“102. Thus DAT seeks to distinguish Bexheat (as well as the Court of Appeal decision in S&T (UK) Ltd v Grove Developments Ltd and the decision of Stuart-Smith J in M Davenport Builders Ltd v Greer) on the basis that in the present case there was no unsatisfied adjudication decision in the Contractor’s favour. This amounts to a submission that a contractor in the position of AMC cannot prevent the commencement of a ‘true value’ adjudication relying upon the above cases unless it has first obtained a monetary adjudication award in its favour.
103. I do not accept that submission. Firstly, no such limitation was suggested by the Court of Appeal or the first instance judges in this Court in any of the three cases cited.
104. Secondly, the submission is contrary to the requirement referred to in those cases and repeated by O’Farrell J. in sub-paragraphs [76(v)] and [76(vi) of Bexheat that
“(v) the entitlement to commence a 'true value' adjudication subjugated to the immediate payment obligation in section 111;
“(vi) unless and until an employer has complied with its immediate payment obligation under section 111, it is not entitled to commence, or rely on, a 'true value' adjudication under section 108”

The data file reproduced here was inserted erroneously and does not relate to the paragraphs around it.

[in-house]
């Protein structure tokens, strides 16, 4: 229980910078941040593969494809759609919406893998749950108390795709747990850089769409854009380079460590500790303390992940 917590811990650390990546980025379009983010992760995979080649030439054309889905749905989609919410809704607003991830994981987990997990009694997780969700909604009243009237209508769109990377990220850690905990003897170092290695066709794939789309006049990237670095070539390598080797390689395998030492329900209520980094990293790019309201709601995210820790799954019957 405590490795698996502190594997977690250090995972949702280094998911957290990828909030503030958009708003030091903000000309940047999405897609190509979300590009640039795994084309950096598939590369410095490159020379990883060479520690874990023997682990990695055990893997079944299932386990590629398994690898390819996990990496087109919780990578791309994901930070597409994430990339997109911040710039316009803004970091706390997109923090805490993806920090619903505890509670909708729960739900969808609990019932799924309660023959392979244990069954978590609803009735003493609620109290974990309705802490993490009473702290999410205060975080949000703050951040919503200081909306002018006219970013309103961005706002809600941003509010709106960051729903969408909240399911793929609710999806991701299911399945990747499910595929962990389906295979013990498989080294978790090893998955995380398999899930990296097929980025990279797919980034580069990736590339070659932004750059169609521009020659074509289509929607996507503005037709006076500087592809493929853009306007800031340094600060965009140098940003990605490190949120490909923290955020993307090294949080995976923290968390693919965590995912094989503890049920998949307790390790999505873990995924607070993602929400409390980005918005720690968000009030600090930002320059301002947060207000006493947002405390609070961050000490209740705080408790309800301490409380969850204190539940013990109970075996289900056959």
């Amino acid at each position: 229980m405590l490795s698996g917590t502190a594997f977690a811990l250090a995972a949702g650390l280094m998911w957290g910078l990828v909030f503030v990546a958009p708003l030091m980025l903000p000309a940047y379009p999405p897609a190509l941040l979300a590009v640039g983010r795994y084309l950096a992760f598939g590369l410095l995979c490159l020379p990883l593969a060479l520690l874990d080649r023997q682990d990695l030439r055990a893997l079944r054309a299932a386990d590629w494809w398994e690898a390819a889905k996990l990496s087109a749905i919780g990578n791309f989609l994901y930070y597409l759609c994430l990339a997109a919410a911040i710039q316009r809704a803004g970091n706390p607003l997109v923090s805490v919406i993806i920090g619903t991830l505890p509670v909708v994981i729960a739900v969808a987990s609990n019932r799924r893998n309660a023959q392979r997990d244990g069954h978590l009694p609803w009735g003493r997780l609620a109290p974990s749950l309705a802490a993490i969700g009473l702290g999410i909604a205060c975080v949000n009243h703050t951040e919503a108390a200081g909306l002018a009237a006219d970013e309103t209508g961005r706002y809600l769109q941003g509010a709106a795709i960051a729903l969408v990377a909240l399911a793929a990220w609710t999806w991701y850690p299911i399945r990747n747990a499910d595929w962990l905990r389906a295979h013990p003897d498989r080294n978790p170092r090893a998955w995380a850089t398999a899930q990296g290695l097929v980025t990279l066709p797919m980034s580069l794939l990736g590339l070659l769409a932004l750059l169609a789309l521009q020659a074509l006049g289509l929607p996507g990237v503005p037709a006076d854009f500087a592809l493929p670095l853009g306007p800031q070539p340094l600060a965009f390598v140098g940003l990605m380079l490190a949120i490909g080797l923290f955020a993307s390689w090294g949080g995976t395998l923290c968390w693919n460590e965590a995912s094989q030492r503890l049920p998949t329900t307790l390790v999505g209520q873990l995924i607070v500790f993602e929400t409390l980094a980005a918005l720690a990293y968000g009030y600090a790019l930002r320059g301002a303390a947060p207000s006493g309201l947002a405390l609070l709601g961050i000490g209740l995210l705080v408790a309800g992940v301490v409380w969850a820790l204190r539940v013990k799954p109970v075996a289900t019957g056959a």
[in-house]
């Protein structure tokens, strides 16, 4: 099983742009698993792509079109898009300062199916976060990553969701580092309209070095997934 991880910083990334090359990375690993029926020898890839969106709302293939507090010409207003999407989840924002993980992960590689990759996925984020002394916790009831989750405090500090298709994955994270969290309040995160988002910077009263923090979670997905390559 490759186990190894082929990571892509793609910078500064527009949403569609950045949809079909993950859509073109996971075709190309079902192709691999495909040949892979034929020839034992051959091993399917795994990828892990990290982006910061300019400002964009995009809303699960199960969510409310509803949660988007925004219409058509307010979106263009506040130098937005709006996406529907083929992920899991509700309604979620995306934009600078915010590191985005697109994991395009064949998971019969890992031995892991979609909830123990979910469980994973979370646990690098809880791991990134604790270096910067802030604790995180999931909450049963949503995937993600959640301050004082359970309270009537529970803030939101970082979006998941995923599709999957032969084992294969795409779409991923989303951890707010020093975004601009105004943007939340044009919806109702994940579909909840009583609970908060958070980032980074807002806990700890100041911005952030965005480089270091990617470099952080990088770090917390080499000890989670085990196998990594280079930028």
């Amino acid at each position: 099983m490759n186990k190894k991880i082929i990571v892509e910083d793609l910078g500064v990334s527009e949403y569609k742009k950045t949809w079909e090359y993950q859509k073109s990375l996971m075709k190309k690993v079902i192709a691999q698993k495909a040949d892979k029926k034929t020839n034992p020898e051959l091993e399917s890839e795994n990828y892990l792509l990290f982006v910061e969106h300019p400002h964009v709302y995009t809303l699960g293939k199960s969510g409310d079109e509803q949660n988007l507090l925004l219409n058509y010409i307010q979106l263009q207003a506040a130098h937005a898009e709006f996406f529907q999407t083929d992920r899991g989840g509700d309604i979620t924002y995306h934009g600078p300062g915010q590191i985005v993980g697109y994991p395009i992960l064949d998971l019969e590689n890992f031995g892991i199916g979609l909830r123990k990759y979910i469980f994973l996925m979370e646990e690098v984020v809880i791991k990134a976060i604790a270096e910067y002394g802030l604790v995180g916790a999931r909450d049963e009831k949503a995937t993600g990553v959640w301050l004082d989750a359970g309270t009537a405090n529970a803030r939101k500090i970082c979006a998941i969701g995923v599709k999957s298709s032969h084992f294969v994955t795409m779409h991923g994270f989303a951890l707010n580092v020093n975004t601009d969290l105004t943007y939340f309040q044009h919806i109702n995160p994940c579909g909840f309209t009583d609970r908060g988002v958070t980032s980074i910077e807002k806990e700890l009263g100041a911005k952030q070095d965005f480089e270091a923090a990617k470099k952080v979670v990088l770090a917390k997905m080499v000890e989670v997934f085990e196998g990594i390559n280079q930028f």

105. Thirdly, the submission runs contrary to the policy considerations underlying the above trio of cases, that where no Pay Less Notice has been served, the Employer must pay before disputing the amount outstanding.
106. It follows that I accept AMC’s submission that DAT cannot commence a ‘true value’ adjudication until it has paid the amount I have found to be due.”
The Court concluded that an employer was not entitled to commence a true value adjudication until it had paid the notified sum, even if the requirement to pay the notified sum had not been formally confirmed first by an adjudicator in a “smash and grab” adjudication. It will be interesting to see how this area of law continues to develop and if other judges in similar cases follow this judgement. Some guidance from the Court of Appeal would be very welcome.
But in the meantime and in future situations like the one above, I may well find myself dealing with an adjudication within an adjudication and, no doubt, I will be faced with more complaints about the rising cost of adjudication. My response to any such criticism will be that I am following the guidance given by the Court as it currently stands, so don’t “shoot the messenger”.